A change in shareholding norms is seen as a measure to encourage companies to sell shares and attract retail investors
Mumbai: India’s capital market regulator—Securities and Exchange Board of India (Sebi)—has relaxed norms for initial public offerings (IPOs) and offers for sale (OFS) to encourage more companies to sell shares and attract retail investors.
The board of the regulator, which met in Delhi on Thursday, said that companies with a post-issue capital of less than ₹ 4,000 crore will have to sell a 25% stake or stocks worth ₹ 400 crore, whichever is lower, to the public in an initial share sale.
“This will remove the anomaly that a company just short of ₹ 4,000 crore market capitalization was required to dilute about ₹ 1,000 crore while another company at ₹ 4,000 crore market capitalization was required to dilute only ₹ 400 crore," the Securities and Exchange Board of India (Sebi) said in a statement.
However, if an IPO of ₹ 400 crore size is not equivalent to 25% of its post-issue capital, the minimum public shareholding of 25% has to be achieved within three years of listing.
Currently, a company with a post-issue equity capital of up to ₹ 4,000 crore has to sell a minimum of 25%, while a company with a post-issue capital of more than ₹ 4,000 crore is allowed to offload a minimum of 10% in the IPO.
Sebi’s latest move is likely to encourage a number of companies to sell shares to the public, reviving the primary market. In fiscal year 2013-14, ₹ 1,204 crore was raised through 38 IPOs, compared with ₹ 6,497 crore raised via 33 issues a year ago. In the year ended 31 March, around ₹ 13,000 crore was raised through primary market issuances, including IPOs, rights issues and Qualified Institutional Placements (QIPs).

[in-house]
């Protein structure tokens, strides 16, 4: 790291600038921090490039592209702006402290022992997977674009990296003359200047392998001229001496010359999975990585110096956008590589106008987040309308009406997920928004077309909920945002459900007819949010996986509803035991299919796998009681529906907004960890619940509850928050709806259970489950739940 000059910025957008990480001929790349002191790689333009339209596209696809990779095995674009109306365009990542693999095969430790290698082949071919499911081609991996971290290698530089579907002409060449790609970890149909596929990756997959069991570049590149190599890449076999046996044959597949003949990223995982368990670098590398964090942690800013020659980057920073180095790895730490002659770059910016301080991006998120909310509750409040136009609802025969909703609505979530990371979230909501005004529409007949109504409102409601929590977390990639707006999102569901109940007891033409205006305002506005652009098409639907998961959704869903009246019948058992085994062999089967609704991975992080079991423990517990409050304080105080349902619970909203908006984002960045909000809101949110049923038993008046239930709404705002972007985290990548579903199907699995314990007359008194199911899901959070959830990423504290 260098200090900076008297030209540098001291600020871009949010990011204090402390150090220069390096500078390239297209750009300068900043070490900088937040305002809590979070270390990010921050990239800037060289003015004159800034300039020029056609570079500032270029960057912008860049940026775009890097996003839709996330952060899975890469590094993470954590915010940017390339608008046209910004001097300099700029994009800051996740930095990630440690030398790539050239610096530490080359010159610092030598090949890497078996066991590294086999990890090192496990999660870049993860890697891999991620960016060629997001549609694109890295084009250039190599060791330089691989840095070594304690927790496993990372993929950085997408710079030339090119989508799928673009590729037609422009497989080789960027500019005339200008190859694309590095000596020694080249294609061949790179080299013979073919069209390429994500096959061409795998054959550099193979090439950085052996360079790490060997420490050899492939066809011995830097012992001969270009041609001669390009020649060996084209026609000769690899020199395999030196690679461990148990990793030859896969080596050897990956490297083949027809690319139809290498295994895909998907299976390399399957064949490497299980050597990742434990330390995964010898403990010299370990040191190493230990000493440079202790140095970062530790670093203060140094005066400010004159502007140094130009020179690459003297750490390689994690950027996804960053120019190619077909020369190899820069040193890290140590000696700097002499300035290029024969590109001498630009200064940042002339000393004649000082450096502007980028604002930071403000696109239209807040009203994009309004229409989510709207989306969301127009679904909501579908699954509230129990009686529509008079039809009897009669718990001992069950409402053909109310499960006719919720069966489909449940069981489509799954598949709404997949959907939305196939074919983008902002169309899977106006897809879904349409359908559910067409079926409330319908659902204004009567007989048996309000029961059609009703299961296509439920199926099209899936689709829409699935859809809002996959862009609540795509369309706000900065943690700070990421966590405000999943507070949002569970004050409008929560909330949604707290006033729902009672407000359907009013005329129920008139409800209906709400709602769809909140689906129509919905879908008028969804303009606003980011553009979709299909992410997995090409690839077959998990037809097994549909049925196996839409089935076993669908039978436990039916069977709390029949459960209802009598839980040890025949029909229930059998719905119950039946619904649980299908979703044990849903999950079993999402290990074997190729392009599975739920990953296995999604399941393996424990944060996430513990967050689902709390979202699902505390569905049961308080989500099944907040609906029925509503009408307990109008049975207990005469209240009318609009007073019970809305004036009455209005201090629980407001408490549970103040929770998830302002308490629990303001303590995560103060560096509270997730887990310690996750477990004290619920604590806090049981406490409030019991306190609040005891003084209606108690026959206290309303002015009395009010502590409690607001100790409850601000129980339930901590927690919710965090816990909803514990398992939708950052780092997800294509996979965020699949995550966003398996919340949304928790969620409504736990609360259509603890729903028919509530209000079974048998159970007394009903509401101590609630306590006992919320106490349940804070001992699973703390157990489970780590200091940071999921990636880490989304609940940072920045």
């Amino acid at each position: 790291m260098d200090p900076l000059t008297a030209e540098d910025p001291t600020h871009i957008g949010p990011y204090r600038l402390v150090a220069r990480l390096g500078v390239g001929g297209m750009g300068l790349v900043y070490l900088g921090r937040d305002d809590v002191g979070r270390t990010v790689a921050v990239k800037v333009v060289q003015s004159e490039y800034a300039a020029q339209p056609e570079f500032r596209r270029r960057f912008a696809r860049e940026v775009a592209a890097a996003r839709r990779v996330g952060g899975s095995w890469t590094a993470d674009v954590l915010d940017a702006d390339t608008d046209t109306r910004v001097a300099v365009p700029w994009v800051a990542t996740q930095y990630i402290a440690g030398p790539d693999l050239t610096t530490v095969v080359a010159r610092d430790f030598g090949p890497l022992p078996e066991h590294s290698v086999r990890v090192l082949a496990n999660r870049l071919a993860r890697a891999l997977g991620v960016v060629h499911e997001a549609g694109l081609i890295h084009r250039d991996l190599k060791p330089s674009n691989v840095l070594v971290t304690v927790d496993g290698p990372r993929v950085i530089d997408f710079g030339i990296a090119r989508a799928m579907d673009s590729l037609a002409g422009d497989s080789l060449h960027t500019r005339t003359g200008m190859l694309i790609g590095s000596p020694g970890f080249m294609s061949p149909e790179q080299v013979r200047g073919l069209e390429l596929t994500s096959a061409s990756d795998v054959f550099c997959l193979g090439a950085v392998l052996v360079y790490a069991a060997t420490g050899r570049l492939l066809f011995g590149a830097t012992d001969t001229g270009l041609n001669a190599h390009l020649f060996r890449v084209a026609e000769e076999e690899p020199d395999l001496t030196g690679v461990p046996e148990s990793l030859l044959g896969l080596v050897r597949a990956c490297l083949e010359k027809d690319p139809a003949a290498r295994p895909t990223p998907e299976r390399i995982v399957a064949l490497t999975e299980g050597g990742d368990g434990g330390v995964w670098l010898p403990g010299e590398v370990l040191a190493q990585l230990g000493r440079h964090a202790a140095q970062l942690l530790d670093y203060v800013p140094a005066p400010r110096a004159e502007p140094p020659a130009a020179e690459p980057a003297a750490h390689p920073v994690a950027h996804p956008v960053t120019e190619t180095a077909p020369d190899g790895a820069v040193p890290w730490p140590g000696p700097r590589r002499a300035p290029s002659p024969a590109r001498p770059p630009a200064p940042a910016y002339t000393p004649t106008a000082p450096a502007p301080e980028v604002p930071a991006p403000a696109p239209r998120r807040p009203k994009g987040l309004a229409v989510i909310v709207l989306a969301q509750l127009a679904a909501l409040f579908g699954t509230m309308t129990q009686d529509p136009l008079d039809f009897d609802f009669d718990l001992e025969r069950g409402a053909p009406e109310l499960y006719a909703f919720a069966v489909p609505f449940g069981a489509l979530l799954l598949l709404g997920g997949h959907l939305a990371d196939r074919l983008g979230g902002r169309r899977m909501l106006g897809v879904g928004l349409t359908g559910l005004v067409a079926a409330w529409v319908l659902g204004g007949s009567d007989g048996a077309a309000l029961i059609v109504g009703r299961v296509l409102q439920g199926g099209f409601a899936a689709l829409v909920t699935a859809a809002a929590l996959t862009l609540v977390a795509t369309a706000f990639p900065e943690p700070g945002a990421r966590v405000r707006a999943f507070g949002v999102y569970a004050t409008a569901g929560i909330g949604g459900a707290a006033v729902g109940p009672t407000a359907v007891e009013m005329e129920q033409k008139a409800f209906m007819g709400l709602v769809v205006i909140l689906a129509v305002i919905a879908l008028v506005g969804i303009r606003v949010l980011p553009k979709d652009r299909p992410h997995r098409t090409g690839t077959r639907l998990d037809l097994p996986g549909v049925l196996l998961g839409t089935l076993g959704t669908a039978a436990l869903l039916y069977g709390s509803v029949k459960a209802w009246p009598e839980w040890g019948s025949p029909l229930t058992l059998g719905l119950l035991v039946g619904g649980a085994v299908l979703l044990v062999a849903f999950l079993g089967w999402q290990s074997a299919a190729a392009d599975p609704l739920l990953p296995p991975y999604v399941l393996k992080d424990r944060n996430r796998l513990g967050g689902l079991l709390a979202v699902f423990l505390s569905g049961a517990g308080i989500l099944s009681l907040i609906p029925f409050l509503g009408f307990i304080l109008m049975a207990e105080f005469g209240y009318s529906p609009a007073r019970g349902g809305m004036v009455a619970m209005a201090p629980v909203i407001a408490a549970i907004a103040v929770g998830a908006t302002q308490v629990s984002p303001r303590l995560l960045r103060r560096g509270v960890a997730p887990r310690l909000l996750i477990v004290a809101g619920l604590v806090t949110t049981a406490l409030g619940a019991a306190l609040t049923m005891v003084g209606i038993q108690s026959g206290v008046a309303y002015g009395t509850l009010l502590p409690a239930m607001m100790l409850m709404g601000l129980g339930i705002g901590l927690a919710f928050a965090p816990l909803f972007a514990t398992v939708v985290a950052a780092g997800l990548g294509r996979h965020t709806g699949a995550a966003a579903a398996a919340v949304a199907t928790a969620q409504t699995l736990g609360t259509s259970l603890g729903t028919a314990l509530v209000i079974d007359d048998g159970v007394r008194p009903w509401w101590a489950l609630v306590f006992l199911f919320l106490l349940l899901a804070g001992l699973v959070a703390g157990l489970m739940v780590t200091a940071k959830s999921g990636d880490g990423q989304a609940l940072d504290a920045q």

The latest move by Sebi “will definitely encourage unlisted companies to hit the market", since “the mandatory 25% offer to the public for IPOs of firms smaller than ₹ 4,000 crore (as post-issue capital) was working as a hindrance for many companies", said Prithvi Haldea, chairman and managing director, Prime Database, a New Delhi-based market tracker.
The new rules will encourage smaller unlisted companies to sell shares, said Sanjay Sharma, managing director, equity capital markets, Deutsche Equities India Pvt. Ltd.
However, “from an IPO perspective, the increase in anchor-investor tranche with a 30-day lock-in for their shares is the most important move as it will help in better price discovery and increase the chances of getting deals done", Sharma said.
Sebi has decided to increase the maximum allocation to anchor investors to 60% from the current 30% of the institutional bucket, a move that will not only attract long-term investors but also improve the prospects for an IPO to sail through in uncertain market conditions. At present, 50% of the issue size is reserved for qualified institutional buyers in public issues.
The market regulator has also approved a proposal to permit bonus shares issued in the last one year, prior to filing of the draft offer document, to be offloaded through OFS, if such bonus shares were issued out of the free reserves or share premium of a company.
Moreover, Sebi has relaxed share-sale norms under OFS and widened its scope.
To encourage retail participation in OFS, Sebi has proposed to stipulate a minimum 10% of the OFS issue size to be reserved for retail investors, those who bid for amounts less than ₹ 2 lakh.